Just when they thought they were catching up with Toyota Motor Corp.'s pacesetting lean production methods, the world's other automakers face a new threat: Toyota is set to become still leaner.

Already the envy of everyone else as the lowest-cost producer of high quality vehicles, Toyota is waging yet another war on waste.

Spurred on by the persistently strong yen, which has forced price increases repeatedly in its major export markets, Toyota already has slashed costs $2.2 billion in the last 18 months, including $700 million in 1994's second half

All of that came before the U.S. in May slapped a 100% tariff on Toyota's five Lexus luxury models, which range from $31,500 to $51,200, and eight other Japanese luxury marques. The tariff does not become effective until late this month, if then; nearly everyone involved thinks Japan and the U.S. will strike a compromise.

U.S. International Trade Commissioner Mickey Kantor ordered the punitive tax after negotiations over the 1994 $37-billion U.S. automotive trade deficit broke down The U.S. wants freer access to Japan's car market and is pressuring the Japanese to buy more U.S.-made automotive components.

That's an old, old song - U.S. administrations have been singing it for nearly 20 years - aimed at reversing the automotive trade deficit. First it triggered "voluntary" quotas on Japanese vehicle imports. Then came a wave of Japanese "transplant" production facilities in North America, followed by a series of expansions.

In May, for example, Toyota announced a $443-million plan to raise production in Canada from 85,000 to 200,000 yearly by 1997, amid speculation it may build at least one Lexus model there - possibly the front-drive ES300. The world's third largest automaker at the same time revealed it will add a newly designed front-drive minivan at its Georgetown, KY, assembly plant in 1997. Toyota's total North American capacity will hit 900,000 annually by 1998.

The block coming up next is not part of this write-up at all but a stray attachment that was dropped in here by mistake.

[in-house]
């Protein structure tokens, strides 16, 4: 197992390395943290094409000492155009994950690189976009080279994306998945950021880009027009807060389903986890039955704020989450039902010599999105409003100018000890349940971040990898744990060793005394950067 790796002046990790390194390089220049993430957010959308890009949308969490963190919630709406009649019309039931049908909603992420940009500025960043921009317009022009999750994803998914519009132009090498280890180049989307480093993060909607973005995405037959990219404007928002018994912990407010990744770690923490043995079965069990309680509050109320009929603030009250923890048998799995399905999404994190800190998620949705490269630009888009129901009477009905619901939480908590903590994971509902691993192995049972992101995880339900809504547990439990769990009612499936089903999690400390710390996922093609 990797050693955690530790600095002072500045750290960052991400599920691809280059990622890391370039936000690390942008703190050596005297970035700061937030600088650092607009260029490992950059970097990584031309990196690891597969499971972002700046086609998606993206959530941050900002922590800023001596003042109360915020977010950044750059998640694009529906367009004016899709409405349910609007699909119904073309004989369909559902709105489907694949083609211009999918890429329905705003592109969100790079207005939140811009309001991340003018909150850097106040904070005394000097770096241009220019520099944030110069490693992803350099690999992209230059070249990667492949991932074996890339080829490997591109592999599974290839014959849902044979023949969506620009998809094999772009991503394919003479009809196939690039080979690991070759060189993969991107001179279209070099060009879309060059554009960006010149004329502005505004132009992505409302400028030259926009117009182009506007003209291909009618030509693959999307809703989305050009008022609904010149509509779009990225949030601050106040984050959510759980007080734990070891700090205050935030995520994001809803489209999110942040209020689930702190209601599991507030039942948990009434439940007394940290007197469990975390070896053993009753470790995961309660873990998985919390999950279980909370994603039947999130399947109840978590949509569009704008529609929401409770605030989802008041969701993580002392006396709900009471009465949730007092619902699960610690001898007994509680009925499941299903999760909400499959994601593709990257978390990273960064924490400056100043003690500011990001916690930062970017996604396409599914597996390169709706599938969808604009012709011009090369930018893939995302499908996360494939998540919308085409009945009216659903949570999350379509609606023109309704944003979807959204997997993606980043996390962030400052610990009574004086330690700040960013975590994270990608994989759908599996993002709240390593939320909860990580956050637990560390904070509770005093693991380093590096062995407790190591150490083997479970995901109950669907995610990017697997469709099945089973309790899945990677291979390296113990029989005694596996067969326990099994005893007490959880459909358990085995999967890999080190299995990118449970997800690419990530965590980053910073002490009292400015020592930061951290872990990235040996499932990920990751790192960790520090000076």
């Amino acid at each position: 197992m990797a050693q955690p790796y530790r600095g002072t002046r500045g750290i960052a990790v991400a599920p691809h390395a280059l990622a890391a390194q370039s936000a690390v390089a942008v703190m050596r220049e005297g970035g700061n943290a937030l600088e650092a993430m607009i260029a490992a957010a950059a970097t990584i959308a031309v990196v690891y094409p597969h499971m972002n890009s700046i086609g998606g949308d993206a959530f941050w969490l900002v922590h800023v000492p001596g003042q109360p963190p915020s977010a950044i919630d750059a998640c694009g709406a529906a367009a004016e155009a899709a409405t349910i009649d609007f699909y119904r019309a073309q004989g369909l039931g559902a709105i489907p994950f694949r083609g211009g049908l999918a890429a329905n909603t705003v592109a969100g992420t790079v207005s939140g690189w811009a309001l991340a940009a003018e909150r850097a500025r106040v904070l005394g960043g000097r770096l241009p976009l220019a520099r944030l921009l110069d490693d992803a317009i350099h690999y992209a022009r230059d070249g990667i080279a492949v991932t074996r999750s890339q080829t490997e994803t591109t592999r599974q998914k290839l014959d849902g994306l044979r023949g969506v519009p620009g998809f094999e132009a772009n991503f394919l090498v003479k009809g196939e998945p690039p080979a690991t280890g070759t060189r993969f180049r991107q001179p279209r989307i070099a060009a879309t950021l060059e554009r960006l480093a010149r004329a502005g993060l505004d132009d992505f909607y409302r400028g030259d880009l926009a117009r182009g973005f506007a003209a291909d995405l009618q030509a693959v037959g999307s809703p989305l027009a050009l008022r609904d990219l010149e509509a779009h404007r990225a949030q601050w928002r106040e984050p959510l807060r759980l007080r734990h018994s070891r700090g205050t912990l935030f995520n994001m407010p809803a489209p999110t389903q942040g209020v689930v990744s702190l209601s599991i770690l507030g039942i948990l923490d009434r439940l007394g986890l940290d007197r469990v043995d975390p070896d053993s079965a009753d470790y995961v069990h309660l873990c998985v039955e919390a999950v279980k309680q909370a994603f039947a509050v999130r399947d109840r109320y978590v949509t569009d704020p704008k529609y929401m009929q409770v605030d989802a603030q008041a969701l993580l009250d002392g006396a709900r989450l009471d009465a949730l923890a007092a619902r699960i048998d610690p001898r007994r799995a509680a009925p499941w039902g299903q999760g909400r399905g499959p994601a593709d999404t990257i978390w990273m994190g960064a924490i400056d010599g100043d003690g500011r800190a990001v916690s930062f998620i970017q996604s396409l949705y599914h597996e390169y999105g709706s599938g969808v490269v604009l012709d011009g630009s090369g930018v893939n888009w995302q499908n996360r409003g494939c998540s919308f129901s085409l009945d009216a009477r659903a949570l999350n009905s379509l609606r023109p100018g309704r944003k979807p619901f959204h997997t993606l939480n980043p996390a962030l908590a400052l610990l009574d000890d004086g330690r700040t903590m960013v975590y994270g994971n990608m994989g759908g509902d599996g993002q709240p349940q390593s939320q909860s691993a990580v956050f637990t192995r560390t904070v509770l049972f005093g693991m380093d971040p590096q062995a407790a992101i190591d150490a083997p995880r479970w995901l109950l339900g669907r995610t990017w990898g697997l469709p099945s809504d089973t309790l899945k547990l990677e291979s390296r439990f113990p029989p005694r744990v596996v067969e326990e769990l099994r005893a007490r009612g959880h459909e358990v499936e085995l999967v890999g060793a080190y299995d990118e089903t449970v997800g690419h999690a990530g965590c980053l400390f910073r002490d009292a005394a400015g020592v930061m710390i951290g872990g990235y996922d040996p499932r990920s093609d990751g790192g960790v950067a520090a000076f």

The timing of these announcements, coming during the trade talks, is not coincidental. Toyota and the other Japanese automakers have made similar moves to head off U.S. negotiators.

Reflecting in part their growing North American presence, the Japanese have raised purchases of U.S. components from $2.49 billion in 1986 to $19 billion last year, which includes a sizable amount from Japanese transplant partsmakers. Those numbers also include, Toyota emphasizes, purchases from the U.S. Big Three automakers' components operations.

During that same period, Toyota's purchasing outside Japan - combined with imports to its home market from abroad such as the 67,000 Camrys shipped from Georgetown in 1994 - grew to $9.7 billion from $2.2 billion, Executive Vice President-Production Toshimi Onishi tells reporters at a Detroit gathering. During 1994, he adds, Toyota's purchases from North American suppliers reached $5.2 billion, and the target by 1996 is $6 billion annually.

"We are beginning to localize models for major markets," he says.

Greater efficiency and affordability are keystones of that strategy. But Toyota is not stopping there. "We are evaluating the design and materials of every item we use in our cars" and "identifying opportunities to make changes that lower costs without affecting quality and performance," says Mr. Onishi.

Sounding like his American counterparts, Mr. Onishi says Toyota will drive for more common parts shared over several models to retain diversity while shaving costs. The new minivan, for example, will utilize Camry mechanicals. "We've had 100 types of steering wheels," he says. "Maybe the customer doesn't need 100; maybe 70 would be enough."

Toyota's new attack on fat "applies to all aspects of our business," says Mr. Onishi, who admits that "we got a little carried away with automation and big equipment a few years ago." Toyota since has "discovered that we can do some work better with semi-automated equipment and smaller equipment."

Armed with a $28-million cash stash, what's the urgency of getting still leaner? "Our funds haven't decreased, but interest rates are down, so this is having an impact," he says. "All of these things are spurring us on to become leaner and leaner."

Which may spell bad news for Toyota's competitors, including at least a few based in its home market.